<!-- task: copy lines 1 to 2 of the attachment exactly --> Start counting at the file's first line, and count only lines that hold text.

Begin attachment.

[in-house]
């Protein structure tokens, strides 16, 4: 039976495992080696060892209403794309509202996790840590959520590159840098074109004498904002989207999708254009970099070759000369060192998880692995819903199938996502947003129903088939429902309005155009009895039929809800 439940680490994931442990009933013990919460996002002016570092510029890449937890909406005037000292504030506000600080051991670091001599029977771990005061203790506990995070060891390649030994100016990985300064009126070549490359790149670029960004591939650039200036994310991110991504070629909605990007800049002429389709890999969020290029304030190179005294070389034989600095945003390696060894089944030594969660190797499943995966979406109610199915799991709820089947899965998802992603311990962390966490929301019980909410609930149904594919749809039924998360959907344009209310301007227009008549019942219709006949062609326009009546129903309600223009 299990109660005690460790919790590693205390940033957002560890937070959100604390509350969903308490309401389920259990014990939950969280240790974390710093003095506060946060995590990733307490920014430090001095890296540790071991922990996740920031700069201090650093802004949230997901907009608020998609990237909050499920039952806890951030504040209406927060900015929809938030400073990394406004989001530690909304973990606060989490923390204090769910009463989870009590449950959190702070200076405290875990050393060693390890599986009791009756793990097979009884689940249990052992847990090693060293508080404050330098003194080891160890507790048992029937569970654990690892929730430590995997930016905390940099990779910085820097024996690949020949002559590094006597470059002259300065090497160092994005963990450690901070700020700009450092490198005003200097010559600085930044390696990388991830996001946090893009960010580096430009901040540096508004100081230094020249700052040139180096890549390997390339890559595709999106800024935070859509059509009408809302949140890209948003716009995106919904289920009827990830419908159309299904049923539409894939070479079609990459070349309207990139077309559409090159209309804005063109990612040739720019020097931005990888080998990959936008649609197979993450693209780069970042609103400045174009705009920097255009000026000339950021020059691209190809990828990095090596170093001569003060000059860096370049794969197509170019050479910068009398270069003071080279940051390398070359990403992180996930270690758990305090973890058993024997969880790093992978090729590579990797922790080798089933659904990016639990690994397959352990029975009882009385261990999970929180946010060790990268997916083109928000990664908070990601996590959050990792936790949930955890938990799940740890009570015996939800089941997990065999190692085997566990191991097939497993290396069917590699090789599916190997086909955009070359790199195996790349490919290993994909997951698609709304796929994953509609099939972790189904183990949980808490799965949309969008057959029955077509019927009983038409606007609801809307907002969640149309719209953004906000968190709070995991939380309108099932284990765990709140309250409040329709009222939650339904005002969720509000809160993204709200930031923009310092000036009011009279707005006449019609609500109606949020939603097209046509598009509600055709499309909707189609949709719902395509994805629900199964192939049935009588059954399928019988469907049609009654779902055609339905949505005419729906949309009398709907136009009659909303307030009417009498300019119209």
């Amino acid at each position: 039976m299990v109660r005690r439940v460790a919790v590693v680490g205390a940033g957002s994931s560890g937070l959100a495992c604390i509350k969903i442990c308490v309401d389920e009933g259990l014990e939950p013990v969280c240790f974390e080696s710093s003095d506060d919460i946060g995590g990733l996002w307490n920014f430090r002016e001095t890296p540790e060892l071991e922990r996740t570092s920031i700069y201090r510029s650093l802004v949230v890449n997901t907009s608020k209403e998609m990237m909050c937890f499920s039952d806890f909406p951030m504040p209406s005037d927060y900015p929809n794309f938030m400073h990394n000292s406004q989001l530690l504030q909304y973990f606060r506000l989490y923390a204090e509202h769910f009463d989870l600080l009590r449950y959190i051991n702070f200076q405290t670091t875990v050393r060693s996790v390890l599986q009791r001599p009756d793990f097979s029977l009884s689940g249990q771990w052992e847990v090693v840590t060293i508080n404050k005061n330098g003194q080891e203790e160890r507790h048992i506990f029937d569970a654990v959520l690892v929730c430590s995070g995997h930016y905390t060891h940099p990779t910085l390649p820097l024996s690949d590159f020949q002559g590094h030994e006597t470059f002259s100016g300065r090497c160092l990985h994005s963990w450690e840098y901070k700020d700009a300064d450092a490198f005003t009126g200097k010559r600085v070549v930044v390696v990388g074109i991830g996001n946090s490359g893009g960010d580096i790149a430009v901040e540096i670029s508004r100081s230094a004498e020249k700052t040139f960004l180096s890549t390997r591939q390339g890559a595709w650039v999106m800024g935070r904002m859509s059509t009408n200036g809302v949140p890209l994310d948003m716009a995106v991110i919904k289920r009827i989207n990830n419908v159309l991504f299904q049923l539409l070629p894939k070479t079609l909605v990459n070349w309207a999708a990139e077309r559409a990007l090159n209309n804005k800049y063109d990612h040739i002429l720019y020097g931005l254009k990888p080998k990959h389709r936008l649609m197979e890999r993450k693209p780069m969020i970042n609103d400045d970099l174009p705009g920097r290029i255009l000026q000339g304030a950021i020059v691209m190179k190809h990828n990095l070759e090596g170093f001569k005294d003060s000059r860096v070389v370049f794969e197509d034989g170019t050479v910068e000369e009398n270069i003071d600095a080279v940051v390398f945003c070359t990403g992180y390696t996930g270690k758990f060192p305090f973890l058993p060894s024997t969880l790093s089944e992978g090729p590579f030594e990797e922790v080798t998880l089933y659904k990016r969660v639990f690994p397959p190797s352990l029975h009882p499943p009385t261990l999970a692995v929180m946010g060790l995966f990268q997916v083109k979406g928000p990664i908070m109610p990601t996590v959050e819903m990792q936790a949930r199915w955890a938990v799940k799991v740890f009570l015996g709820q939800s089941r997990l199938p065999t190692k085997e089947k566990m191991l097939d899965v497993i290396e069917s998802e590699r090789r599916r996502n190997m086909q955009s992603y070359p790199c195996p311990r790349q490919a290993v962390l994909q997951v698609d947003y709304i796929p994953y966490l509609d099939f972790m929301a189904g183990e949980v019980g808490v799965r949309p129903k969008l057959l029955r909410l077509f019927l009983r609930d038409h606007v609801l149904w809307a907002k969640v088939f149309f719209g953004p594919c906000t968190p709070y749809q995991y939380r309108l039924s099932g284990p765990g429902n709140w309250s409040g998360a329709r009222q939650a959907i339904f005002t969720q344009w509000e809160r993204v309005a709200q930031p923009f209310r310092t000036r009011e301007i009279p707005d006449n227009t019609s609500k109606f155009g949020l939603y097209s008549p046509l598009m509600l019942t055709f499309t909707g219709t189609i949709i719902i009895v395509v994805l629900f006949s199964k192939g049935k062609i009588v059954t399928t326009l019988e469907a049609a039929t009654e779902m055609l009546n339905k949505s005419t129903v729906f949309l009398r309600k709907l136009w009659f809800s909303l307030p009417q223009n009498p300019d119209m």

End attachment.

[in-house]
């Protein structure tokens, strides 16, 4: 039976495992080696060892209403794309509202996790840590959520590159840098074109004498904002989207999708254009970099070759000369060192998880692995819903199938996502947003129903088939429902309005155009009895039929809800 439940680490994931442990009933013990919460996002002016570092510029890449937890909406005037000292504030506000600080051991670091001599029977771990005061203790506990995070060891390649030994100016990985300064009126070549490359790149670029960004591939650039200036994310991110991504070629909605990007800049002429389709890999969020290029304030190179005294070389034989600095945003390696060894089944030594969660190797499943995966979406109610199915799991709820089947899965998802992603311990962390966490929301019980909410609930149904594919749809039924998360959907344009209310301007227009008549019942219709006949062609326009009546129903309600223009 299990109660005690460790919790590693205390940033957002560890937070959100604390509350969903308490309401389920259990014990939950969280240790974390710093003095506060946060995590990733307490920014430090001095890296540790071991922990996740920031700069201090650093802004949230997901907009608020998609990237909050499920039952806890951030504040209406927060900015929809938030400073990394406004989001530690909304973990606060989490923390204090769910009463989870009590449950959190702070200076405290875990050393060693390890599986009791009756793990097979009884689940249990052992847990090693060293508080404050330098003194080891160890507790048992029937569970654990690892929730430590995997930016905390940099990779910085820097024996690949020949002559590094006597470059002259300065090497160092994005963990450690901070700020700009450092490198005003200097010559600085930044390696990388991830996001946090893009960010580096430009901040540096508004100081230094020249700052040139180096890549390997390339890559595709999106800024935070859509059509009408809302949140890209948003716009995106919904289920009827990830419908159309299904049923539409894939070479079609990459070349309207990139077309559409090159209309804005063109990612040739720019020097931005990888080998990959936008649609197979993450693209780069970042609103400045174009705009920097255009000026000339950021020059691209190809990828990095090596170093001569003060000059860096370049794969197509170019050479910068009398270069003071080279940051390398070359990403992180996930270690758990305090973890058993024997969880790093992978090729590579990797922790080798089933659904990016639990690994397959352990029975009882009385261990999970929180946010060790990268997916083109928000990664908070990601996590959050990792936790949930955890938990799940740890009570015996939800089941997990065999190692085997566990191991097939497993290396069917590699090789599916190997086909955009070359790199195996790349490919290993994909997951698609709304796929994953509609099939972790189904183990949980808490799965949309969008057959029955077509019927009983038409606007609801809307907002969640149309719209953004906000968190709070995991939380309108099932284990765990709140309250409040329709009222939650339904005002969720509000809160993204709200930031923009310092000036009011009279707005006449019609609500109606949020939603097209046509598009509600055709499309909707189609949709719902395509994805629900199964192939049935009588059954399928019988469907049609009654779902055609339905949505005419729906949309009398709907136009009659909303307030009417009498300019119209």